In the end, the end came at the beginning, but for some reason even the end felt like a beginning of a kind. After witnessing New Zealand’s semi-final victory against South Africa, I developed an almost religious conviction in the Black Caps infallibility. Read that line again. Believe me, I find it just as strange as you do to see those words composed, in that order and with our national cricket team, the subject of the sentence. But, I was far from alone.
The game, as it turns out, as a competition, was effectively extinguished in the first over. Brendon McCullum, the man atop the great pyramid of belief that he had helped build in previous weeks fell. Below him was the team; Guptill, Elliott, Williamson, Southee, Boult and below them were the coaches, trainers, administrators and the bus driver, who all saw him go. The fans: taxi drivers, farmers, nurses, teachers, internet trolls etc watched and knew in their hearts, instantly, that the spell had been broken as the bails hit the pitch at the MCG.
But then, an entirely more shocking thing happened. It’s not that we didn’t care that we lost. It was more that we allowed ourselves to define our own idea of what success was in the context of international sport. It wasn’t the old “oh, didn’t we do well, such a small country, we are” trope of the 1980s. It wasn’t the hard old school attitude, one that appears to be favoured in Australia, of winning at all costs and shaming those who don’t. We weren’t just happy to be taking part either. The rugby-style inquisition, attributing blame, sacking coaches did not ensued. We didn’t blame anyone: the pitch, the sledging, the size of the ground. We were beaten by a better side. Simple.
Instead, what appeared to be happening was New Zealand cricket fans, decided that the journey was more important than the destination, through these weeks we had learnt more about the players, ourselves as fans and what was possible than we ever knew before. We decided this knowledge and experience was valuable. It wasn’t a World Cup. It was actually more tangible.
It happened even before the final. That morning there was a flurry of open letters, which still continues. Most of these were written by New Zealand males. Often thought to be stoic “men of few words” many offerings were full of emotion and quite lyrical. Everyone was allowed to write about how much they meant to each other – but it was cool, because it was about the cricket, right? It seemed like a victory in itself. We all went on this ride in our own way, each of us. I sat with my dad in the stands at Eden Park and he, born in India, a resident here for 40 years, cheered a man, born in South Africa, performing heroic deeds wearing the Silver Fern. Forty thousand people were having the same experience with whoever they were with. It was beautiful, it really was, the transcendental joy of that moment floored everyone.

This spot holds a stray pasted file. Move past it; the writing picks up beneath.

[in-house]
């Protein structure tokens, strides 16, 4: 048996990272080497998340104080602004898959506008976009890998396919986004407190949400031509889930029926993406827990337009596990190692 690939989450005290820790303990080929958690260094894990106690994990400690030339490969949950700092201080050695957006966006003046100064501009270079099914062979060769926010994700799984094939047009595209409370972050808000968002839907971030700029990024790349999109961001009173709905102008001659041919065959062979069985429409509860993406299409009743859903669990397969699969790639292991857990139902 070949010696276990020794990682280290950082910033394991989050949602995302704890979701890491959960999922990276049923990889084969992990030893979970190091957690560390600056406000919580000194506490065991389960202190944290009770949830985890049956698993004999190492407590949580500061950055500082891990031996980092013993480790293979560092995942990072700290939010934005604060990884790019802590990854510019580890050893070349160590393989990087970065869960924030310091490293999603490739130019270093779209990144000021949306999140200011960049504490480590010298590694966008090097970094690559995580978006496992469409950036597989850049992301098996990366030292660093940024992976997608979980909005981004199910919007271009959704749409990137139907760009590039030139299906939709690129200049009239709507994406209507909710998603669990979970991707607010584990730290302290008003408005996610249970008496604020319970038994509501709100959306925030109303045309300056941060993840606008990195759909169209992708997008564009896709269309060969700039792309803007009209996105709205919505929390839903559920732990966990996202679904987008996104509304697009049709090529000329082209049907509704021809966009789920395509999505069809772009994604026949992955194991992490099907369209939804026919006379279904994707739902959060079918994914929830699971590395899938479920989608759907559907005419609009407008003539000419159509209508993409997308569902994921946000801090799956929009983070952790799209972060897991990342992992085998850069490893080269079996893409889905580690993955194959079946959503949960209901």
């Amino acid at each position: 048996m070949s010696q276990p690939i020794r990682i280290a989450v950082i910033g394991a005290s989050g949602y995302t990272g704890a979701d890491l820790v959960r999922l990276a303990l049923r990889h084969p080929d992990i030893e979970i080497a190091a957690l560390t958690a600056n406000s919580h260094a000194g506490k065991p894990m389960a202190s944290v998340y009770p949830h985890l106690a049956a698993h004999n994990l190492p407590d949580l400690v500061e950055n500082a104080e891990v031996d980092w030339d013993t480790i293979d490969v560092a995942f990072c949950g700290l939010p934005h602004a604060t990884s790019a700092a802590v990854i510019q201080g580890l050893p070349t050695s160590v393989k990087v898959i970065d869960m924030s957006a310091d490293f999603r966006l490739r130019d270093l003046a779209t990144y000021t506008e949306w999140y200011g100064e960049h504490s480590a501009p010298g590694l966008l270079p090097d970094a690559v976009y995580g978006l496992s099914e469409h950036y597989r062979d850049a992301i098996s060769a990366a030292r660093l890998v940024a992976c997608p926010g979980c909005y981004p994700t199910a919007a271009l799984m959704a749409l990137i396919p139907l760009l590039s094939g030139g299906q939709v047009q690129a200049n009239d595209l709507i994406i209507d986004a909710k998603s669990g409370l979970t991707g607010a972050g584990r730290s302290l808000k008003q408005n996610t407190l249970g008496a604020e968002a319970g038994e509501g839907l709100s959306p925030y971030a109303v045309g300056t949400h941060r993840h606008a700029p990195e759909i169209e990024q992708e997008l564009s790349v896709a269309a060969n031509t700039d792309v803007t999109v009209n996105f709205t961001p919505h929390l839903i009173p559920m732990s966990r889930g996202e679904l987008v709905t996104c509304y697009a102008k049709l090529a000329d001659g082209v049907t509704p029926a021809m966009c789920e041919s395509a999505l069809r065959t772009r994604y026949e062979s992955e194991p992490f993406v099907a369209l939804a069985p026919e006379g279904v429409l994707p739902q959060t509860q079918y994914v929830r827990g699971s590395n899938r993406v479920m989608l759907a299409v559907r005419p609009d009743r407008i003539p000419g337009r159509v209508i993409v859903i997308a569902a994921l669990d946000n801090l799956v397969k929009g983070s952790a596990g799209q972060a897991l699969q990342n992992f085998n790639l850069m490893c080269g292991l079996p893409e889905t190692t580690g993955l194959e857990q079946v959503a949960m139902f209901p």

But what was really happening above all was that the gift of cricket was being passed to the next generation. The Black Caps who performed so well were, many of them, the children of 1992, who saw that team give this great game the place in the public imagination it deserves. Despite being very good at the sport, cricket in New Zealand between home World Cups, is a global sport sandwiched into the five available days a year free of rugby. It pops up, supporters come out of the closet briefly, and as soon as they are unfurled it is time to roll up the flags. To follow games played overseas, it’s often a choice between the thwack of leather on willow and sleep.
While it would be nice to think the country won’t have to wait another 23 years to see the Black Caps make another World Cup final, it is hard to see us getting a team this good on the park anytime soon. There are positive signs, Corey Anderson, Trent Boult, Tim Southee will all be at the next one. Mike Hesson is a great coach, in a sport where sometimes what a coach actually does is uncertain. But it is likely McCullum will not be returning and if anyone needed a demonstration of his importance in the whole thing, they needn’t look further than last night.
The current New Zealand captain was ten years old in 1992 and talks of being inspired by Martin Crowe and his men. That is the real importance of what happened during the tournament. Somewhere in New Zealand, a kid who didn’t play cricket has picked up a bat or a ball. Somewhere in this country, a kid who already plays now knows what heights can be reached today and will want to go further tomorrow. For our country, this has been the prize.